Eleonora Cercavschi is principal of Stefan cel Mare (Stefan the Great) High School in Grigoriopol, a town in the breakaway province of Transdniester, where Cyrillic script is used.
For the last six years, Cercavschi and her staff and students have made a 34-kilometer round trip each school day to avoid a crackdown on the use of Latin script in the pro-Russian region.
Cercavschi's efforts have won her the 2008 Ion Ratiu Democracy Award, to be presented at Washington's Woodrow Wilson Center in December.
The prize is awarded each year to an individual who has shown an outstanding contribution to democracy.
Latin Vs. Cyrillic
Cercavschi's school is at the heart of a more than decade-long dispute over the closures of Romanian-language schools in Transdniester that use Latin rather than Cyrillic.
Until 2002, Cercavschi's school was one of only a handful in Transdniester that were allowed to teach Romanian using the Latin script. That year it was closed under pressure from separatist authorities in Tiraspol and forced to relocate to Dorotkaia, a village 17 kilometers away under the control of Moldova's central authorities.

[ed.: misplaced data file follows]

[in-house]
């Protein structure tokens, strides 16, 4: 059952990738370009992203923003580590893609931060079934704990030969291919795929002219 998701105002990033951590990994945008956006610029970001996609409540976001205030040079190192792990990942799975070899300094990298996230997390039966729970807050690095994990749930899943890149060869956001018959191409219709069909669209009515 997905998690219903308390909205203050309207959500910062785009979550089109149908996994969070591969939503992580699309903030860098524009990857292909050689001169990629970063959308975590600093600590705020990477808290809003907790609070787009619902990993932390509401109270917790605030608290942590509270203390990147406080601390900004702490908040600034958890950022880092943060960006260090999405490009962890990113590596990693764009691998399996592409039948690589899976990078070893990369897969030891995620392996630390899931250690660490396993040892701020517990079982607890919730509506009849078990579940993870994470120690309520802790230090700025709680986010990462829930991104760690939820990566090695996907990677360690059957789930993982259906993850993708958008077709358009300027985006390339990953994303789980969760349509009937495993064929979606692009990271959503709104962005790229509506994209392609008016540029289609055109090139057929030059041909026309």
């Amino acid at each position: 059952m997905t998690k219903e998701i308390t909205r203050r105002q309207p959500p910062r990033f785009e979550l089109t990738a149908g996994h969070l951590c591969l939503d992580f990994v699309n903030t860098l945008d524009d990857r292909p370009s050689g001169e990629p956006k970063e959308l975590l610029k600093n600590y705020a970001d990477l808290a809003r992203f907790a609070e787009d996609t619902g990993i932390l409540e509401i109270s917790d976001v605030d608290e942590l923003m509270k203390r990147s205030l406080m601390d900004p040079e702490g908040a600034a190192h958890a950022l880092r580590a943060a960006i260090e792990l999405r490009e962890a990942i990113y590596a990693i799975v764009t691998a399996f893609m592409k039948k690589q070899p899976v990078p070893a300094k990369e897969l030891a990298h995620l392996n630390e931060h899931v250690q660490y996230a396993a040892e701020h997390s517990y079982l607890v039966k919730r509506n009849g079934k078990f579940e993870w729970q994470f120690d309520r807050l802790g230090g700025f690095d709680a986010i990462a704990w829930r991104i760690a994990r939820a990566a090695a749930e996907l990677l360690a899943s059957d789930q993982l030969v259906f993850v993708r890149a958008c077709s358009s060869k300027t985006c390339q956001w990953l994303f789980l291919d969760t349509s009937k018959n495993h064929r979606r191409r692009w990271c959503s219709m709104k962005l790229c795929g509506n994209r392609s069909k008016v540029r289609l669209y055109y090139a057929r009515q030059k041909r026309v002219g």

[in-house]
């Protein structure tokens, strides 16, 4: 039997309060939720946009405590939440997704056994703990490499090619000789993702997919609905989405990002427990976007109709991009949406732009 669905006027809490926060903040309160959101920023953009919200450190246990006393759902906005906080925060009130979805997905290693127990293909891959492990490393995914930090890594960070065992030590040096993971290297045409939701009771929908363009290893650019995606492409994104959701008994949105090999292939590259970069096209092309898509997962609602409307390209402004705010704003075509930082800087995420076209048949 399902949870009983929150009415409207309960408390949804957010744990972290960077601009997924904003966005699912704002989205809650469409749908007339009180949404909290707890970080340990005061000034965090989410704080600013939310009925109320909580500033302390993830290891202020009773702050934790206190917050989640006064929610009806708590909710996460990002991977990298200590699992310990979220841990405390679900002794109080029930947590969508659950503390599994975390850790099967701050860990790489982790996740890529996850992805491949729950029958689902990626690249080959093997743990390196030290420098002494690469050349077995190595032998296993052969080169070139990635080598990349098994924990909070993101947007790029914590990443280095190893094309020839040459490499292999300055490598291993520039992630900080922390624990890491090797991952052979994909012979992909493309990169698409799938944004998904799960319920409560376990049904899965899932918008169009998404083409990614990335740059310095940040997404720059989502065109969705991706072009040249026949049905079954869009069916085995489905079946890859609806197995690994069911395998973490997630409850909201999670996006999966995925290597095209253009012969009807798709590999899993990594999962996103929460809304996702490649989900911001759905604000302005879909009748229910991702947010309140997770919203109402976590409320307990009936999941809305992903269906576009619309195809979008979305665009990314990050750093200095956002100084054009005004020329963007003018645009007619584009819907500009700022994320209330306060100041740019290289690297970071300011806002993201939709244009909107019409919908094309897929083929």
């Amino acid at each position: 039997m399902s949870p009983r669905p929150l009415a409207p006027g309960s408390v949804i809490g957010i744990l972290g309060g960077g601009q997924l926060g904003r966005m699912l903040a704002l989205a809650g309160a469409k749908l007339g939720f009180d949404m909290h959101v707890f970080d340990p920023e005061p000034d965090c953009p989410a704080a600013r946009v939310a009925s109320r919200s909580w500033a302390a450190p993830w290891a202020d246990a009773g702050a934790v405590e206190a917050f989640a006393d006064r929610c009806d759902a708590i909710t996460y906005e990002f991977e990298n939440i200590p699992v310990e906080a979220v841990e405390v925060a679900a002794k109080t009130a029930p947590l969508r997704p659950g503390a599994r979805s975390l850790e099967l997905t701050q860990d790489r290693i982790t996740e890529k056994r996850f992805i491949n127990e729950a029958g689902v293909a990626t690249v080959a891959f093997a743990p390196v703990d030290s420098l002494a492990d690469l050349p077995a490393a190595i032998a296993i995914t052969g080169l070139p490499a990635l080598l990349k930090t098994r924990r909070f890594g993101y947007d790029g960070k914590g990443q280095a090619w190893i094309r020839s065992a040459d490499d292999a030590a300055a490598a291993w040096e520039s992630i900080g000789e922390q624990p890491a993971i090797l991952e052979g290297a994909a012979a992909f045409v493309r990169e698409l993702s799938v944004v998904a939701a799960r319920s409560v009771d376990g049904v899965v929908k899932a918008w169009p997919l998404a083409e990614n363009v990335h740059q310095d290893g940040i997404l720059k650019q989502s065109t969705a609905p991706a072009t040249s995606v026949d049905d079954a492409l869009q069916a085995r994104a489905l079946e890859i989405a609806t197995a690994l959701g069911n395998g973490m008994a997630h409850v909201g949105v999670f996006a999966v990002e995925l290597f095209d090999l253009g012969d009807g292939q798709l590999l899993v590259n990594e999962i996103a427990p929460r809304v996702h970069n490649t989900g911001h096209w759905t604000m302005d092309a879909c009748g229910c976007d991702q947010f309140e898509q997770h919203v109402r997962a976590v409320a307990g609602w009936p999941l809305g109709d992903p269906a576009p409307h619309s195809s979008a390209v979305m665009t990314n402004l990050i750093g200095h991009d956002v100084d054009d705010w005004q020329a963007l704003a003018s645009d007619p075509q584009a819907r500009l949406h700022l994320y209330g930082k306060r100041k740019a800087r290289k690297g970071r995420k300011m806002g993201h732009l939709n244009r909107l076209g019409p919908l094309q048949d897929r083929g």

Transdniester's six remaining Latin-script schools were closed two years later, a move described by the Organization for Security and Cooperation in Europe as "linguistic cleansing."
Cercavschi says she is tired of her struggle, but that the children keep her going.
"Of course, I'm tired. We're all human," she tells RFE/RL's Moldova Service. "The kids are the only ones who don't let me step back and lose my faith. When you look in their eyes, you have this wish and energy to do even more. And believe me, I want to do more, but unfortunately I can't control a lot of things anymore. My heart is breaking that already for seven years our kids have had to travel 34 kilometers back and forth from Grigoriopol to Dorotkaia in order to study."